A SECRET PLACE
By: Patrick M. Kennedy
somewhere there is a room with the windows always open,
a gameroom, deserted,
a missing puzzle piece with part of the sky
and a little face.
down in the cellar of the city,
or near the waterfront,
screened by steel eyes and sharp tongues.
down where the surf rushes the shore like waves of people,
at the end of a wooden path,
through a cape of shadows.
imagine where nothing is as it first seems.
down through the floor into space.
i close my eyes and enter,
the door opens twice,
cobwebs soften all the edges with a dusty haze,
the walls are a crowded collage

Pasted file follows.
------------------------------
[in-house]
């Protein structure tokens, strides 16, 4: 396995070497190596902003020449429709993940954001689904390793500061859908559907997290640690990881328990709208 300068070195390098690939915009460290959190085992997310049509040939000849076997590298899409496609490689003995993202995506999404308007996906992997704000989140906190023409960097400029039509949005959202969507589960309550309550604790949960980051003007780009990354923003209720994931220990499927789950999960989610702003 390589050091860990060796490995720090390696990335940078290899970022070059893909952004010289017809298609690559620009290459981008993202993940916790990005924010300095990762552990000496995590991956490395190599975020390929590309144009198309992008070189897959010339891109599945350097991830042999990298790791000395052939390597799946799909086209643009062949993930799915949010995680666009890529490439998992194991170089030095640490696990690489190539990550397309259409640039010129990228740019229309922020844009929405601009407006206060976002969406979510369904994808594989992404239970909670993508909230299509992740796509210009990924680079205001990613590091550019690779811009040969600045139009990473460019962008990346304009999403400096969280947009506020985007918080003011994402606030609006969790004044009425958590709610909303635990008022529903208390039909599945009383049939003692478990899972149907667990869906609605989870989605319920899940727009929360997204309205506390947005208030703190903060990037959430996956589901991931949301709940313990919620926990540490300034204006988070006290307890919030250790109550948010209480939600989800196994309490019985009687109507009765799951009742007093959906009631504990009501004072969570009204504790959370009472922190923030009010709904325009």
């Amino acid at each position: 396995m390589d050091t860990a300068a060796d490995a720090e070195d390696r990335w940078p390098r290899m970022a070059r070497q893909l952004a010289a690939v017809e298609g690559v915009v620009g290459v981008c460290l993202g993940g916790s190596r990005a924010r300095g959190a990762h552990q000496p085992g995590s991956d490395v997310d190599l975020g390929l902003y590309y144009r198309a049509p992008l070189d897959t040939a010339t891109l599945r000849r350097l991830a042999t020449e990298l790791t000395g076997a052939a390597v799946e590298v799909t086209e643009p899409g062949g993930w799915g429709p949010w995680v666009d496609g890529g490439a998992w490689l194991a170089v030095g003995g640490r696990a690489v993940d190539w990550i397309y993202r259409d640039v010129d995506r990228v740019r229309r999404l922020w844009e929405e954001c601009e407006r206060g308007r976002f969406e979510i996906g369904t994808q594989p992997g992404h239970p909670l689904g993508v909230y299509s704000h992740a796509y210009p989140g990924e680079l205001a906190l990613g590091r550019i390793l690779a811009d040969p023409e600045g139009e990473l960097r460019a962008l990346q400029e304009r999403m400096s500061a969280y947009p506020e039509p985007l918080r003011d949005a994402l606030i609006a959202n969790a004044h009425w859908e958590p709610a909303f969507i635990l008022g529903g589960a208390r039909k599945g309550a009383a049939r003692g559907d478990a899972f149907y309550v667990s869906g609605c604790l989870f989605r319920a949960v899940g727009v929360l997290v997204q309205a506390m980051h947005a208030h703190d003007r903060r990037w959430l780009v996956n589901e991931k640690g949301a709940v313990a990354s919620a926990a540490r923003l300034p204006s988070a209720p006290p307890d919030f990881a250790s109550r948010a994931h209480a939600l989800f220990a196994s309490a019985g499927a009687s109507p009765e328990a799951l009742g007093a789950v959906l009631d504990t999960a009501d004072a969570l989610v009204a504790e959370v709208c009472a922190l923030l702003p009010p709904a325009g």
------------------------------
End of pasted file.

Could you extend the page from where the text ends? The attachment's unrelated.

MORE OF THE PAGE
and idle wheels wait.
the chips lie with their faces in stale gin.
all the old games are there.
once i wasn't alone. he wasn't very clear,
but somewhere the eyes of a man are always open.
our backs were gameboards and we played one another.
he tapped my mind with loaded dice
and two-headed coins,
while i relied on a crooked wheel
to raise his imagination.
we played to a tie and played again.
a pistol apiece with a single shell,
we spun the chambers,
shot each other,
and laughed away the dread
as he disappeared into a mirror.
at times the cross-draft brings a chill,
an outside voice with the same tired plea,
"let me in, i want to see,"
but the windows are always open
at my secret place,
even though images sometimes lie or change,
or like a mirage,
disappear when i arrive.